- The Washington Times - Sunday, February 12, 2017

In more than a decade on a federal appeals court, Judge Neil Gorsuch never had one of his own written opinions overturned by the Supreme Court, according to the questionnaire he delivered to Capitol Hill over the weekend in preparation for an eventual confirmation hearing.

The questionnaire kicks off the confirmation process, and runs tens of thousands of pages long, covering opinions issued, law review articles written, notes from courses taught at universities and speeches given. Judge Gorsuch’s version even includes audio files linking to some of those speeches.

The questionnaire is also an early test of the way the judge plans to present himself to the senators who will sit in judgment of him, and he appears to be staking out ground as a voice for everyday Americans — and for Congress and the courts — against an expansive executive branch.

Asked to summarize his most important cases, Judge Gorsuch singled out a couple of cases where he sided with defendants against federal power, including one in which he said the Bureau of Prisons wronged an American Indian inmate by denying him access to a sweat lodge, which was part of his religion.

He also led off his list with a 2016 opinion he wrote criticizing judges’ willingness to cede their own powers to the growing scope of federal regulatory agencies. He said courts deferring to bureaucratic decisions may violate the Constitution’s guarantees of due process and could raise separation of powers concerns.

Senate Judiciary Committee Chairman Chuck Grassley, who will oversee the confirmation process, said the judge worked “diligently to return his questionnaire in a timely fashion.”

“Much of Judge Gorsuch’s extensive body of judicial and academic work is already publicly available, including the roughly 2,700 cases he has participated in. He has written 240 opinions, including 175 majority opinions, as well as dozens of additional separate writings,” Mr. Grassley said.

Democrats are already vowing a rough confirmation for the judge, saying that because he was picked by President Trump, he’ll have to make a proactive show of independence.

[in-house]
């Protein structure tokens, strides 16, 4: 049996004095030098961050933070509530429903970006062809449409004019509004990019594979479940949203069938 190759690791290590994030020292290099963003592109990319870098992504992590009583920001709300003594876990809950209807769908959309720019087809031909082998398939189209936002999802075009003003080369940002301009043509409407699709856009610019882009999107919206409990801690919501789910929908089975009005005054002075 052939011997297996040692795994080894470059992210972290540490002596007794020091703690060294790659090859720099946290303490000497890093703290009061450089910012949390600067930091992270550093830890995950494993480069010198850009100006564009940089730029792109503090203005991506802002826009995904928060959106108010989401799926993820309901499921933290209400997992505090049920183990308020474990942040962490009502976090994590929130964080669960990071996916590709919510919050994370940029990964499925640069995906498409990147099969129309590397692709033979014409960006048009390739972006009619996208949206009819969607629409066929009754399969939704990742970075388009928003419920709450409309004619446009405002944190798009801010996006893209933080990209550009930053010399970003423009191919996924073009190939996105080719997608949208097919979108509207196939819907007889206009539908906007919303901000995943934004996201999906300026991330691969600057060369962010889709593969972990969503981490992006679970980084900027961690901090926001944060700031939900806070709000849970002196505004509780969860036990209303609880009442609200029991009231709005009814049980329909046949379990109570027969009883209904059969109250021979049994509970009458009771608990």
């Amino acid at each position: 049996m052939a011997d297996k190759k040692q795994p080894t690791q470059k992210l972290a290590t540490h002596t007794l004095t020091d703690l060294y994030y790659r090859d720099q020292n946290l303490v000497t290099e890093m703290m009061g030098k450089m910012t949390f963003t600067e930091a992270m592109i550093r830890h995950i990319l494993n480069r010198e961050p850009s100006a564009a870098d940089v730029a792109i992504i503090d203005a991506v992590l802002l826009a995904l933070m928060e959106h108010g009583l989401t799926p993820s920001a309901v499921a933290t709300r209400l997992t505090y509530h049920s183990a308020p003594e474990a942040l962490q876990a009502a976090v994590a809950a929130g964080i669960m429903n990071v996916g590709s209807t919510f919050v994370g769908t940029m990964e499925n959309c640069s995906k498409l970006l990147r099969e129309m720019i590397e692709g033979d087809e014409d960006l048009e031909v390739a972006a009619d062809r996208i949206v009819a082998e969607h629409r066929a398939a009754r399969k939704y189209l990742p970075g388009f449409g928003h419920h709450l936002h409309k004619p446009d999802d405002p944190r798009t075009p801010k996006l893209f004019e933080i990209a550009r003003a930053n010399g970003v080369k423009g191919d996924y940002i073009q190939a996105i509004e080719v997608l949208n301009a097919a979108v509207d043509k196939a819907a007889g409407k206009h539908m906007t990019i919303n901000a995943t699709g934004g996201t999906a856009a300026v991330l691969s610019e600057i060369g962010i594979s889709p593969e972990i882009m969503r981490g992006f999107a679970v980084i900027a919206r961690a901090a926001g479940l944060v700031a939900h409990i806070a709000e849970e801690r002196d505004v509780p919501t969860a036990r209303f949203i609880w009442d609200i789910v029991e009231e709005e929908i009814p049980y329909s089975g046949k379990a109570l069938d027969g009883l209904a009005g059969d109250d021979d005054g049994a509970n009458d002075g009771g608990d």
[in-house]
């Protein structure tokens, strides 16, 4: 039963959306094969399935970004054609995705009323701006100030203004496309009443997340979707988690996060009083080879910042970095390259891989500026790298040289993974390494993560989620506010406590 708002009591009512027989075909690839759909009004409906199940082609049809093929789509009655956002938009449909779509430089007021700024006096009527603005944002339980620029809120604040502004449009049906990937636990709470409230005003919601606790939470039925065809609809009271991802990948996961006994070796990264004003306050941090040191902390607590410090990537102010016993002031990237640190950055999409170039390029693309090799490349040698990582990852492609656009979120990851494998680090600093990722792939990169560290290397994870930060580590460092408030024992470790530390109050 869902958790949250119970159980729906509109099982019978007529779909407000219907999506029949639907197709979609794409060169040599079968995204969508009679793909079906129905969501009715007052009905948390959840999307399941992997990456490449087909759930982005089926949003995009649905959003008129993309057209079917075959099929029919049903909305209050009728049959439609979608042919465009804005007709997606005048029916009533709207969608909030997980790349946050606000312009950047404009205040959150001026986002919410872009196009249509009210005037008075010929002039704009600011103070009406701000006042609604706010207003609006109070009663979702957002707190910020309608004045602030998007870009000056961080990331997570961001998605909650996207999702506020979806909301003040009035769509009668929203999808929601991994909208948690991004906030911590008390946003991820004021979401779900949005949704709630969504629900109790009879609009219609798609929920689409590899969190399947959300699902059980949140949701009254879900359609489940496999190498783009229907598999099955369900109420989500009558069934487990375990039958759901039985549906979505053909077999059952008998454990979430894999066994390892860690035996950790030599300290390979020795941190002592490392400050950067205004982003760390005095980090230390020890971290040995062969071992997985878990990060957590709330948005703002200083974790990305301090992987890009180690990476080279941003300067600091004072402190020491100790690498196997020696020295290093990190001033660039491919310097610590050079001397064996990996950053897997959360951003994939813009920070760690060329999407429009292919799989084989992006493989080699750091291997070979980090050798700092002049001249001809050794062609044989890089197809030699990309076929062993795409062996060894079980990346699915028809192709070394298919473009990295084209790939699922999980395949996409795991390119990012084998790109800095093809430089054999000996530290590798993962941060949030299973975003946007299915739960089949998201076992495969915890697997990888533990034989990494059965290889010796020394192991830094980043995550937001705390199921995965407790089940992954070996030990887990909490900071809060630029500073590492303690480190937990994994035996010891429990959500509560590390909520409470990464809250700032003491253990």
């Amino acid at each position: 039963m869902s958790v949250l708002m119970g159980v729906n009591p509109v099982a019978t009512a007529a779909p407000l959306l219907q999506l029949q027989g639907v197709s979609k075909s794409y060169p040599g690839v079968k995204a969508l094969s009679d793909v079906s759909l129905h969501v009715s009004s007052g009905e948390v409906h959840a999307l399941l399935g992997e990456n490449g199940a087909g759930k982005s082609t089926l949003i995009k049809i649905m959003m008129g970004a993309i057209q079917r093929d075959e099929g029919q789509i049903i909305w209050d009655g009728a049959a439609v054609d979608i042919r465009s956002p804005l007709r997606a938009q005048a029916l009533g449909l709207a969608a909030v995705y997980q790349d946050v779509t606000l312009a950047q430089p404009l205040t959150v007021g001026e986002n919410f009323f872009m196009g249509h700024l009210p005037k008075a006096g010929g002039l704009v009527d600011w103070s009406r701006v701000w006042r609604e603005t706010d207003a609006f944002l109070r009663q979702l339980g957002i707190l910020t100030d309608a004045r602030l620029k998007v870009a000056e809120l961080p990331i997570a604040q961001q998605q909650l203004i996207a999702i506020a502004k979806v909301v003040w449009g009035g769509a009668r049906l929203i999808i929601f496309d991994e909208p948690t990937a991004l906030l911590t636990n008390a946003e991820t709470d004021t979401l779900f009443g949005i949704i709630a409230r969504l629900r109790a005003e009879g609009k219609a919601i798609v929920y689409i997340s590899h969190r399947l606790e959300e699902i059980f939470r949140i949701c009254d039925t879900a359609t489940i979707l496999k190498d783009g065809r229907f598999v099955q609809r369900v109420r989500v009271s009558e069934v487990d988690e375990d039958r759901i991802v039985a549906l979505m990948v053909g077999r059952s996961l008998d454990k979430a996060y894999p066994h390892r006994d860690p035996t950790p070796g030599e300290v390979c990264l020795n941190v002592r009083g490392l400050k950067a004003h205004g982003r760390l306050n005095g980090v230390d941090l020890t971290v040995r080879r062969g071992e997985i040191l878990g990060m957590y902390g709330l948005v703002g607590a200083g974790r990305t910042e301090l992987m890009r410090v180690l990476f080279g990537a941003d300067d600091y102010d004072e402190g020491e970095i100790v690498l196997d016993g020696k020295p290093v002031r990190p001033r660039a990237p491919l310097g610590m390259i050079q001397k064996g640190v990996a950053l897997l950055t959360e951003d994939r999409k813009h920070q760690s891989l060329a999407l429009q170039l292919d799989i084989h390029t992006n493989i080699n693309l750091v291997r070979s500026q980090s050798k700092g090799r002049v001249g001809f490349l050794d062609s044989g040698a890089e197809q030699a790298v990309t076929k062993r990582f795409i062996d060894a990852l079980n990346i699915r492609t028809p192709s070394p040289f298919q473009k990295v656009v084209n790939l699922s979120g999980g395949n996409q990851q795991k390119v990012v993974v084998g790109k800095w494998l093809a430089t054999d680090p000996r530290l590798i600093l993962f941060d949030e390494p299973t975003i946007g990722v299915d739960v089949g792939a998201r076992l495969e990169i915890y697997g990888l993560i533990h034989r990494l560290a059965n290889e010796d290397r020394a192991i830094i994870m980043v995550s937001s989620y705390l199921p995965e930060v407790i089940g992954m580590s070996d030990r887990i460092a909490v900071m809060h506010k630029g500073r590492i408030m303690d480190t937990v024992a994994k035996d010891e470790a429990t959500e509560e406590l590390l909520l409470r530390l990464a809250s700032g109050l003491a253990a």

“We have a president who is overreaching dramatically, who shows little respect for rule of law, who seems to violate the Constitution in his first three weeks, and intimidates judges who have cases before them,” Senate Minority Leader Charles E. Schumer, New York Democrat, said on CBS’s “Face the Nation” program. “This demands a new standard, a much more independent justice than in the past, because, after all, the Supreme Court is our last refuge against a president who overreaches, who doesn’t respect balance of power.”

But Republicans said the judge’s performance so far shows he’s part of the legal mainstream. “The American people deserve more than the reflexive partisanship and panicked talking points of last week,” said Sen. Ben Sasse, Nebraska Republican.

He challenged senators to dig through the judge’s filing and make an informed decision. “We’ve got a lot of reading before the committee’s hearings,” he said.

One thing they won’t find is a long record of cases overturned by higher courts. “To my recollection, no opinion I have authored has been reversed by a reviewing court or affirmed with significant criticism,” the judge wrote in his answers.

He said in one instance the Supreme Court did vacate a ruling of his, but only after issuing a new opinion with further guidance. He identified two other opinions where he joined a ruling — but didn’t write the opinion — that was overturned by the Supreme Court. One was a tax case from Colorado dealing with whether federal courts should intervene.

The other overturned case was a mandatory minimum sentencing case where the appeals court had stuck with an original sentence, but the Supreme Court ordered a new review in light of the justices’ precedents. The review still upheld the original sentencing, and the Supreme Court declined to vacate it a second time.

• Stephen Dinan can be reached at sdinan@washingtontimes.com.

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